Latest Post

Missed your income tax deadline? New Jersey residents have some options Best Cheap Stocks – Forbes Advisor

89 percent of technology companies in the Asia Pacific (APAC) region are actively setting net-zero emissions targets and are optimistic about achieving their decarbonization goals, according to a Kearney study titled “Regenerate: An Asia Pacific Study on Sustainability and Beyond.”

The study surveyed around 1,000 executives in nine countries in the Asia-Pacific region, including Australia, China, India, Indonesia, Japan, Malaysia, the Philippines, Singapore and Thailand.

In an exclusive interview with Channel AsiaChui Lee, a partner at Kearney, said optimism is generally prevalent among technology leaders in Thailand, with 56 percent of them saying their goals are achievable.

However, Lee said there is a gap between corporate ambitions and the global goal of limiting global warming to 1.5 degrees Celsius, with only 45 percent of technology companies in Asia-Pacific having decarbonization plans in line with the Paris Agreement.

“In addition, technology companies are at different levels of maturity on their sustainability journey and are taking a variety of approaches to adopting sustainable practices,” Lee said.

She emphasized that although 33 percent of technology companies had a sustainability strategy, they had not launched any major initiatives and were largely following the example of others.

However, most of these tech companies are Singaporean, with 54 percent of tech companies in Singapore at this maturity level. Therefore, there is an “increasing urgency” for tech companies to “implement concrete initiatives that align with their strategies” as Singapore works towards achieving net-zero emissions by 2050 and meeting the goals of the Singapore Green Plan 2030.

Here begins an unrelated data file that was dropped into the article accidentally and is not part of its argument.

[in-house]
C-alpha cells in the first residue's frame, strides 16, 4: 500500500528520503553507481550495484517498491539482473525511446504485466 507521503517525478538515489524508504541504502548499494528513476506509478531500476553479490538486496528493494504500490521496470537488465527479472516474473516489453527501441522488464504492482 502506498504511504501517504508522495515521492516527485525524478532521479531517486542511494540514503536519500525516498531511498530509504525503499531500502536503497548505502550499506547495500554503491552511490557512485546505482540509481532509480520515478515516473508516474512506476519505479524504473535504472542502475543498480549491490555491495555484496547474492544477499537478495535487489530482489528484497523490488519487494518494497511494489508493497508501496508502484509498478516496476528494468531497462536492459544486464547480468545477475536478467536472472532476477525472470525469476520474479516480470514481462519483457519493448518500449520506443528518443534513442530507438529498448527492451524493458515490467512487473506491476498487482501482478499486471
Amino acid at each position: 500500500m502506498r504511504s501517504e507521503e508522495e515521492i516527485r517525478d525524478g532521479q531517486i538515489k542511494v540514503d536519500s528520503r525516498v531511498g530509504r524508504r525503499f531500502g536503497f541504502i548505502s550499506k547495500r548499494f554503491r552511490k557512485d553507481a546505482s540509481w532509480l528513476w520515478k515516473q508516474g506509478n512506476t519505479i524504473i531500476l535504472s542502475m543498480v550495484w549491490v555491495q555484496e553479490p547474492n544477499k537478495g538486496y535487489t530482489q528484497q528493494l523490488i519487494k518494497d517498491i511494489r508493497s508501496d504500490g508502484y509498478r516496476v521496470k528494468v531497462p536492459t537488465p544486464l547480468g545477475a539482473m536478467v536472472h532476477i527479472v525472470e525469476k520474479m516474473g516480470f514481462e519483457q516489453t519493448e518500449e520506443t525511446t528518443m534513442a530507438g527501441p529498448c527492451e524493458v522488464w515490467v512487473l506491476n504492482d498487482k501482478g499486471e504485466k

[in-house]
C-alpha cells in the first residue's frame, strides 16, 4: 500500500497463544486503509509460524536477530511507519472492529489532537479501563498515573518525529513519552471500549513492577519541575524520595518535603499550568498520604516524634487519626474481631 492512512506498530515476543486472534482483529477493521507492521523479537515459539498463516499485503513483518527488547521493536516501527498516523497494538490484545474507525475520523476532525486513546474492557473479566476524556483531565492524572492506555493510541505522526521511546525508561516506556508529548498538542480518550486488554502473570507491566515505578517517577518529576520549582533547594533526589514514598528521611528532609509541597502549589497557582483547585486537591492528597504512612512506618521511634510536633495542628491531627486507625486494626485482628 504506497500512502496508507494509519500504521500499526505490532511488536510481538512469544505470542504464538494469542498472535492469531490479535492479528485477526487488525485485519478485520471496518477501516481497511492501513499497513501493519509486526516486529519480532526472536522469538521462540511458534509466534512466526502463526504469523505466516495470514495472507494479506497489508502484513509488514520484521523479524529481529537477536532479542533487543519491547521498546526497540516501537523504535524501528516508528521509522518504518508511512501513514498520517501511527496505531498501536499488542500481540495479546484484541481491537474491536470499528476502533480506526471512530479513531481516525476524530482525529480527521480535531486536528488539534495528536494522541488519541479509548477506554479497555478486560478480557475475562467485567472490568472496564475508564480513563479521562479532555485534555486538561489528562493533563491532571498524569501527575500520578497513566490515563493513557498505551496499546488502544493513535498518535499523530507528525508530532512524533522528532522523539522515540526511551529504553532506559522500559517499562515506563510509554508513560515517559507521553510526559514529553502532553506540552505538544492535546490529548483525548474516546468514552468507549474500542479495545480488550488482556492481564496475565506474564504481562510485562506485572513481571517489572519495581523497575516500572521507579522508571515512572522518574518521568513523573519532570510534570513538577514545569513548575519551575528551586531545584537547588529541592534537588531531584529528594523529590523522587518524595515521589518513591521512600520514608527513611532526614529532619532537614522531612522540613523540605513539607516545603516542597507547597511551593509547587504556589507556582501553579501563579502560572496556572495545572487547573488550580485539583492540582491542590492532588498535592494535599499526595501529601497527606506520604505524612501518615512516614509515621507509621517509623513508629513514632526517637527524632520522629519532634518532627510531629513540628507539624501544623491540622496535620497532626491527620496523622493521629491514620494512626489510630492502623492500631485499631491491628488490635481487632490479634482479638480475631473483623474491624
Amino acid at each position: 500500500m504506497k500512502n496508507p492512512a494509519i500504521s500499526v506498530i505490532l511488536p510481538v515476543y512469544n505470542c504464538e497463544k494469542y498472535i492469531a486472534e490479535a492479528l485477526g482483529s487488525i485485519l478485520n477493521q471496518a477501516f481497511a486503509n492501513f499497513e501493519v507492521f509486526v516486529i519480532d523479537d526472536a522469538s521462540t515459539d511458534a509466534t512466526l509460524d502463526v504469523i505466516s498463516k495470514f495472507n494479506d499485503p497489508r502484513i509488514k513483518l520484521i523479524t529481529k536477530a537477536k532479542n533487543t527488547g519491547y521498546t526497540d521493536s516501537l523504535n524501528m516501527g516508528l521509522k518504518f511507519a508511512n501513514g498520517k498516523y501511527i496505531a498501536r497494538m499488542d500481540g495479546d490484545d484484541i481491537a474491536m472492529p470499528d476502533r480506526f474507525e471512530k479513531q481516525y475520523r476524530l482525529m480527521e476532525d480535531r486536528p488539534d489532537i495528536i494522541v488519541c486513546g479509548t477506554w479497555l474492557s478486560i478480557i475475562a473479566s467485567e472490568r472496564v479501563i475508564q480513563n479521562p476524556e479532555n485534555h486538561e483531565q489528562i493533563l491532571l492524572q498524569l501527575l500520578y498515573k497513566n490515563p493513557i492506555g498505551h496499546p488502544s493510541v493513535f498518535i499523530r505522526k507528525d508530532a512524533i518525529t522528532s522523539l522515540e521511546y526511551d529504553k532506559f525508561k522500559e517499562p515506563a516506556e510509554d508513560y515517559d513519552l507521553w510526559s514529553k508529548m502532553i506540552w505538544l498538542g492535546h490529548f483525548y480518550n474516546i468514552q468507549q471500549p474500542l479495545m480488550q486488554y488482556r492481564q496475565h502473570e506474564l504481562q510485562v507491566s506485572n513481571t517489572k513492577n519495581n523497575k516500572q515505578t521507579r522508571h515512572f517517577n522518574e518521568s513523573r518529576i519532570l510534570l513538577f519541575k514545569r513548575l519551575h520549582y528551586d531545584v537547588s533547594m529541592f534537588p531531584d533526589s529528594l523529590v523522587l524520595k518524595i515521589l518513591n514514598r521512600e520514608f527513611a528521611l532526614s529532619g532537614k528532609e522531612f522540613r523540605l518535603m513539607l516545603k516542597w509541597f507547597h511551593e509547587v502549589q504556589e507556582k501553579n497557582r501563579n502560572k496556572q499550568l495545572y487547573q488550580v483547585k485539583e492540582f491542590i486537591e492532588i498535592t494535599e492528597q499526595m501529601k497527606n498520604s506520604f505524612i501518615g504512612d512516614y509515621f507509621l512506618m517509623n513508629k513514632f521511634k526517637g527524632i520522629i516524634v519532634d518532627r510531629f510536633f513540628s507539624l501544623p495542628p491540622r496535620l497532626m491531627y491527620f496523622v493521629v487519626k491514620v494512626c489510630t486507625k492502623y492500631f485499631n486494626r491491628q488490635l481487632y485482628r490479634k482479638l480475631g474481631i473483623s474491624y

When it comes to environmental sustainability, 51 percent of technology leaders have not set targets for all key areas of influence, despite having a clear strategy or framework.

“These findings underscore that technology companies can do much more to set robust targets, develop holistic sustainability strategies and adapt current sustainability strategies,” Lee said.

Bridging the gap between ambition and implementation

To bridge the gap between implementation and ambition, Lee stressed that technology companies should not only focus on becoming carbon neutral, but also be “climate resilient” by “reducing their dependence on fossil fuels and mitigating greenhouse gas emissions.”

To achieve this, Lee said, technology companies need to adopt a regenerative approach that focuses on “actively restoring and unifying the entire ecosystem – people, digital technology and operational building blocks.”

Lee mentioned five key steps to embarking on a regenerative approach to sustainability.

First, technology companies must outline their vision and their North Star, the place where they believe their company can transform economies.

Second, technology companies need to map different systems (external and internal) to identify entry points for restoring social and natural systems through the active allocation of resources.

Next, technology companies should develop a regenerative strategy by focusing on the areas of greatest impact and where the company can create the most value for shareholders and stakeholders.

It then reviews the company’s business models and assesses how the company has created more value through regenerative practices.

Finally, technology companies must define where regenerative practices can create financial value for all stakeholders across the ecosystem.